Meet Eden Egziabher; the woman behind New York’s only Ethiopian food truck

Mohammed Awal Mar 5, 2020 at 05:00pm

March 05, 2020 at 05:00 pm | Success Story

Mohammed Awal

Mohammed Awal

March 05, 2020 at 05:00 pm | Success Story

Image credit: Black Enterprise

Eden G. Egziabher is the first Eritrean-American female entrepreneur in New York City with a food truck serving Ethiopian and Eritrean delicacies.

Born in Ethiopia to parents of Eritrean descent, Egziabher and her family were expelled from her country of birth two decades ago when war broke out between the two neighboring countries.

“One minute everyone was living together,” Egziabher recalled in a New York Times interview. “The next, families were ripped apart.” 

She fled to Kenya with her family. Her mother gained asylum in the United States, reuniting a year later in Charlotte, N.C.

In 2017, Egziabher started the Makina Café, “to bring my culture to Main Street,” she told Times.

The menu includes injera bread, gomen, and tasty sambusas. 

Egziabher was raised amidst a vibrant mix of Ethiopian, Eritrean and Italian cultures. It’s no coincidence that “Makina” translates to “truck” in all three of these countries’ languages, whose cultures combine to create the mosaic of flavors found on the mobile cafe’s menu.

Tasty, healthy, nutritious and something quite unique, Makina Cafe serves up breakfast and lunch to New Yorkers that are tired of the same old take-out options.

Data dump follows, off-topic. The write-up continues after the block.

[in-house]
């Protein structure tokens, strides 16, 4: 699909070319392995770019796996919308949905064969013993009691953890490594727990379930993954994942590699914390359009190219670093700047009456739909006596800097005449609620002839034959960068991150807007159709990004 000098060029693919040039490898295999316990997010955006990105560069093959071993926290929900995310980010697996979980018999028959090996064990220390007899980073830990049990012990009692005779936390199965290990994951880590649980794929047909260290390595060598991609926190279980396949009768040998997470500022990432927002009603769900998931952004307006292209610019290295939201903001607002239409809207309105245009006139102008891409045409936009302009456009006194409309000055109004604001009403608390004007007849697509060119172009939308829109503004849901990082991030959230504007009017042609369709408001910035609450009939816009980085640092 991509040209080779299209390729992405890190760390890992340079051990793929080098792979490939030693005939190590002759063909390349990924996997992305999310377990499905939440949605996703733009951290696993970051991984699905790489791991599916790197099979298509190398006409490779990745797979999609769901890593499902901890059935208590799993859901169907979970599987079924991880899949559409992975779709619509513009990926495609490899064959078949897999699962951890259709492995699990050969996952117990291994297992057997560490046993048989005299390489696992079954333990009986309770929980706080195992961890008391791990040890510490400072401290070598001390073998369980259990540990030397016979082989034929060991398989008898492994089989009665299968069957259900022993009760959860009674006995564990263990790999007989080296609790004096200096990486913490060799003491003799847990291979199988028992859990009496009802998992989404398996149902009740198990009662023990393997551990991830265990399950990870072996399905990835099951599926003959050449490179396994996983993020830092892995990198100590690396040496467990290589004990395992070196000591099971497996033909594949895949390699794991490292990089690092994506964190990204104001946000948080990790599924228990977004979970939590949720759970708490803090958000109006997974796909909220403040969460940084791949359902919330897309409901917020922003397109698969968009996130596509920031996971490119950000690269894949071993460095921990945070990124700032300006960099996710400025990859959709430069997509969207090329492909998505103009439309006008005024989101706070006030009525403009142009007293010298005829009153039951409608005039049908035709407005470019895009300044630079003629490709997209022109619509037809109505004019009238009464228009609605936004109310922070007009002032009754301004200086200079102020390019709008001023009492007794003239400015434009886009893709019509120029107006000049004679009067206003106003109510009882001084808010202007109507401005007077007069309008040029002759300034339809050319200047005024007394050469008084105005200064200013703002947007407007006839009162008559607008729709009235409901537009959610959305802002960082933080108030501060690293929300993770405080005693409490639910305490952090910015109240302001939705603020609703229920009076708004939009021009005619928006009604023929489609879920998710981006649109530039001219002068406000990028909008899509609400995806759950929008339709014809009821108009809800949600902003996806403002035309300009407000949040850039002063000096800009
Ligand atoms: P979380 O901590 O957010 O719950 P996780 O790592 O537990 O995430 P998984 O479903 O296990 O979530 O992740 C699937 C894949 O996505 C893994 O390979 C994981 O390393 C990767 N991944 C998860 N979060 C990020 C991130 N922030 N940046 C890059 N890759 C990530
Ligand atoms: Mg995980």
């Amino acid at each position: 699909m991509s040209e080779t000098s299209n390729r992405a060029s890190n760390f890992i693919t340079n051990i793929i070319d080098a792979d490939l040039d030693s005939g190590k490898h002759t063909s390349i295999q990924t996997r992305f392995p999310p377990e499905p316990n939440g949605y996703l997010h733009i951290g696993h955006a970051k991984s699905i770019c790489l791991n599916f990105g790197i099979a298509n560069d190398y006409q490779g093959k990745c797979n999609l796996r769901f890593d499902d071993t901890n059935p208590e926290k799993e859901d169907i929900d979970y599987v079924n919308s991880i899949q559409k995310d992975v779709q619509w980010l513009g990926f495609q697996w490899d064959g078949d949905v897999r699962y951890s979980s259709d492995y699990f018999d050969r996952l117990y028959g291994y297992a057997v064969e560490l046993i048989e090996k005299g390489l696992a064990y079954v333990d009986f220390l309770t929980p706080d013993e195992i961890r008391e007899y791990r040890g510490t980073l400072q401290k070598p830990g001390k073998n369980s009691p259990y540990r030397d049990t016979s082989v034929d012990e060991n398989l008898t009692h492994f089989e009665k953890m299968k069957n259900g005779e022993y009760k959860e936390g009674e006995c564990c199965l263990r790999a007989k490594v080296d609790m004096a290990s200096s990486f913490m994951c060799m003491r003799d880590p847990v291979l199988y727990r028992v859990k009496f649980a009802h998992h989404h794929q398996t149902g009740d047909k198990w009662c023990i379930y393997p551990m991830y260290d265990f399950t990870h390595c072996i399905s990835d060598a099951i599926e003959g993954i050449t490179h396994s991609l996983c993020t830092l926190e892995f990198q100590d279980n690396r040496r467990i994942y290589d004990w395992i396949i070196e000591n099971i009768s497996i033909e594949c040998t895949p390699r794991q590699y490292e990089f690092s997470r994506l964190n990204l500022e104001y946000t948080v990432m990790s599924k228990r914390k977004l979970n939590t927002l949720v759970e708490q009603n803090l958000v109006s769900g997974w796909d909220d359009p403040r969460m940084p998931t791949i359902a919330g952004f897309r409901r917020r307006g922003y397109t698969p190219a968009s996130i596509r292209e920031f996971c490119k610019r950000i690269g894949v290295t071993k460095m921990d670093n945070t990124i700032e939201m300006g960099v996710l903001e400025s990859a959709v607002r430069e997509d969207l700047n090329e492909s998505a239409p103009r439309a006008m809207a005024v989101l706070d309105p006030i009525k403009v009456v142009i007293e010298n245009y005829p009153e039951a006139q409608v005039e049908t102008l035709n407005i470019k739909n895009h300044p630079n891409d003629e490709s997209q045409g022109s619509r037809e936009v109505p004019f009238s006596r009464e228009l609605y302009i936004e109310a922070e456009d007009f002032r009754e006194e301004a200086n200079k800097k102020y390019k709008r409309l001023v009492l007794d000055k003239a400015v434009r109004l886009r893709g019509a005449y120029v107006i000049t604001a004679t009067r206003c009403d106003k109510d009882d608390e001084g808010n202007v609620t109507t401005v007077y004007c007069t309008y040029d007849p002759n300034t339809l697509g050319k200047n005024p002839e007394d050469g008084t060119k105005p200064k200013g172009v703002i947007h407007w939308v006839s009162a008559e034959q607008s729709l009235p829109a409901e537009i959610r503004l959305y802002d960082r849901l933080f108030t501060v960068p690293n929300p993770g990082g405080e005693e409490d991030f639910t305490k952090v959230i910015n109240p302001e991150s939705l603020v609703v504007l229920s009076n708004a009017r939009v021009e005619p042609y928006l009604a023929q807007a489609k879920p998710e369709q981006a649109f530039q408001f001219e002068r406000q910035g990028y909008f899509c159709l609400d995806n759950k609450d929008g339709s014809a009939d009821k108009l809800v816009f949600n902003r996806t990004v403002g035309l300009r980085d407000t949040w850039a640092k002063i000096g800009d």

Starting wasn’t easy. Speaking to Vice’s Munchies, Egziabher said the other truckers weren’t that welcoming for food trucks notorious for being very competitive and a male-dominated space, according to Black Enterprise.

Image result for Eden G. Egziabher
Image credit: Twitter

“When you show up and you are expected to fail, you are going to work harder,” she told Vice’s Munchies. “The other food truckers did not welcome us at all. When they see a woman behind [the truck] …they take it as a joke.” 

Egziabher reportedly travels to Queens and even as far as Washington D.C. (home to the largest Ethiopian community in the country) to buy the right ingredients to maintain the flavor of her dishes, including spices that aren’t available at most grocery stores.

“It’s very challenging the fact that I can’t go to a regular grocery store [to get] the ingredients I want,” she said.

“You really have to think outside the box to think about how you are going to make some of these items food truck friendly…It would make a lot of our jobs easier if we had someone to follow, but we didn’t so we created our lane and a lot of it has been trial and error.”

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